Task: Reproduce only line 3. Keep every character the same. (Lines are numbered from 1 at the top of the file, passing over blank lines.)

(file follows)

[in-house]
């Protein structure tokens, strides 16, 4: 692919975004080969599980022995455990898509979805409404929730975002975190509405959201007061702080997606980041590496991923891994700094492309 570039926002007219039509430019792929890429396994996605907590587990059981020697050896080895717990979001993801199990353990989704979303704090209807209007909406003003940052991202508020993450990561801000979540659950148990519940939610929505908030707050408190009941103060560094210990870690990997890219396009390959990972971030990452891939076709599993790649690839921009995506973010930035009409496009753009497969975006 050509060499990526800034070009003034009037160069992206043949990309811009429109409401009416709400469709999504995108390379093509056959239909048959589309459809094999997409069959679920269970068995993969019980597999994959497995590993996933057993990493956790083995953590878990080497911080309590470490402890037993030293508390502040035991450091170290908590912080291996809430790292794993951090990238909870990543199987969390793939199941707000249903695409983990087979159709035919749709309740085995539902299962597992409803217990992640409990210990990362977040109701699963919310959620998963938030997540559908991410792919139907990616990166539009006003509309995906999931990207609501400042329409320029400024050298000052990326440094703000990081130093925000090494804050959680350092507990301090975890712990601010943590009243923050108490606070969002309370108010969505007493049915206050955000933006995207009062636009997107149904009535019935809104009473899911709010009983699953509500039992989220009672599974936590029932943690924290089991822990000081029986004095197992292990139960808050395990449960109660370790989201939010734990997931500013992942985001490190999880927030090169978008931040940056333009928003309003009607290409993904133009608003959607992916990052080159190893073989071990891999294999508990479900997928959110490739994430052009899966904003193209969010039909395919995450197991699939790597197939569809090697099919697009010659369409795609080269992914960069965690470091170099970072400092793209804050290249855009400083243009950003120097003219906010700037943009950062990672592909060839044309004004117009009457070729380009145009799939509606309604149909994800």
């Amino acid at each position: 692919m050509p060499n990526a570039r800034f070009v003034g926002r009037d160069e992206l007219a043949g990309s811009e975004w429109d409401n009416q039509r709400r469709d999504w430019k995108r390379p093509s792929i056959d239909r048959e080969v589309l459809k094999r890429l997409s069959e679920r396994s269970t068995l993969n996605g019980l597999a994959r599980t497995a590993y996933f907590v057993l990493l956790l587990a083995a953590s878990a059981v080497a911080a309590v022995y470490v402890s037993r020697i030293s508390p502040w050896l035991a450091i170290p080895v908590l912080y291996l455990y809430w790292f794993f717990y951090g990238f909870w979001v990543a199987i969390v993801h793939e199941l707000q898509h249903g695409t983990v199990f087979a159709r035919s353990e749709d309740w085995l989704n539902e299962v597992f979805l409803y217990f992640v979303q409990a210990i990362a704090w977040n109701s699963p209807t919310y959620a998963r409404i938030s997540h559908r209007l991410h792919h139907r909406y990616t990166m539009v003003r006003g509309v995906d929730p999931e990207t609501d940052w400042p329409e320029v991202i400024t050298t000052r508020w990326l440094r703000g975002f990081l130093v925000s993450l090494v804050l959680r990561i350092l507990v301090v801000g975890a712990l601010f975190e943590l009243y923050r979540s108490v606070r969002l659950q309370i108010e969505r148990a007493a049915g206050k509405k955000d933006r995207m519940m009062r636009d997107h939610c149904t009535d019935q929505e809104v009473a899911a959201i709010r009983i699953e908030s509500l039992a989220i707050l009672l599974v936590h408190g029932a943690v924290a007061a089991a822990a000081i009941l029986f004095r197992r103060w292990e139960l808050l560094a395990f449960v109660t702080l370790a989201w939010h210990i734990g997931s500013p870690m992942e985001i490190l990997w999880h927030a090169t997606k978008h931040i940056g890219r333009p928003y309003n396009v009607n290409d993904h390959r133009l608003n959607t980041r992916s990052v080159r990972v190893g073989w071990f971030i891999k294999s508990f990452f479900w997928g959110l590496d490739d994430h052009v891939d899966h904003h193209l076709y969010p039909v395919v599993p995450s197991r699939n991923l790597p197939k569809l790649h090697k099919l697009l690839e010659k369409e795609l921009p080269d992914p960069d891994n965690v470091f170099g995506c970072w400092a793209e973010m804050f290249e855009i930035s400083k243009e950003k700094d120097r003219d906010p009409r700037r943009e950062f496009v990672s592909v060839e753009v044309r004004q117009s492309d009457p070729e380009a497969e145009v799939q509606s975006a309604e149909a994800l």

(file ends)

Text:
């Amino acid at each position: 692919m050509p060499n990526a570039r800034f070009v003034g926002r009037d160069e992206l007219a043949g990309s811009e975004w429109d409401n009416q039509r709400r469709d999504w430019k995108r390379p093509s792929i056959d239909r048959e080969v589309l459809k094999r890429l997409s069959e679920r396994s269970t068995l993969n996605g019980l597999a994959r599980t497995a590993y996933f907590v057993l990493l956790l587990a083995a953590s878990a059981v080497a911080a309590v022995y470490v402890s037993r020697i030293s508390p502040w050896l035991a450091i170290p080895v908590l912080y291996l455990y809430w790292f794993f717990y951090g990238f909870w979001v990543a199987i969390v993801h793939e199941l707000q898509h249903g695409t983990v199990f087979a159709r035919s353990e749709d309740w085995l989704n539902e299962v597992f979805l409803y217990f992640v979303q409990a210990i990362a704090w977040n109701s699963p209807t919310y959620a998963r409404i938030s997540h559908r209007l991410h792919h139907r909406y990616t990166m539009v003003r006003g509309v995906d929730p999931e990207t609501d940052w400042p329409e320029v991202i400024t050298t000052r508020w990326l440094r703000g975002f990081l130093v925000s993450l090494v804050l959680r990561i350092l507990v301090v801000g975890a712990l601010f975190e943590l009243y923050r979540s108490v606070r969002l659950q309370i108010e969505r148990a007493a049915g206050k509405k955000d933006r995207m519940m009062r636009d997107h939610c149904t009535d019935q929505e809104v009473a899911a959201i709010r009983i699953e908030s509500l039992a989220i707050l009672l599974v936590h408190g029932a943690v924290a007061a089991a822990a000081i009941l029986f004095r197992r103060w292990e139960l808050l560094a395990f449960v109660t702080l370790a989201w939010h210990i734990g997931s500013p870690m992942e985001i490190l990997w999880h927030a090169t997606k978008h931040i940056g890219r333009p928003y309003n396009v009607n290409d993904h390959r133009l608003n959607t980041r992916s990052v080159r990972v190893g073989w071990f971030i891999k294999s508990f990452f479900w997928g959110l590496d490739d994430h052009v891939d899966h904003h193209l076709y969010p039909v395919v599993p995450s197991r699939n991923l790597p197939k569809l790649h090697k099919l697009l690839e010659k369409e795609l921009p080269d992914p960069d891994n965690v470091f170099g995506c970072w400092a793209e973010m804050f290249e855009i930035s400083k243009e950003k700094d120097r003219d906010p009409r700037r943009e950062f496009v990672s592909v060839e753009v044309r004004q117009s492309d009457p070729e380009a497969e145009v799939q509606s975006a309604e149909a994800l």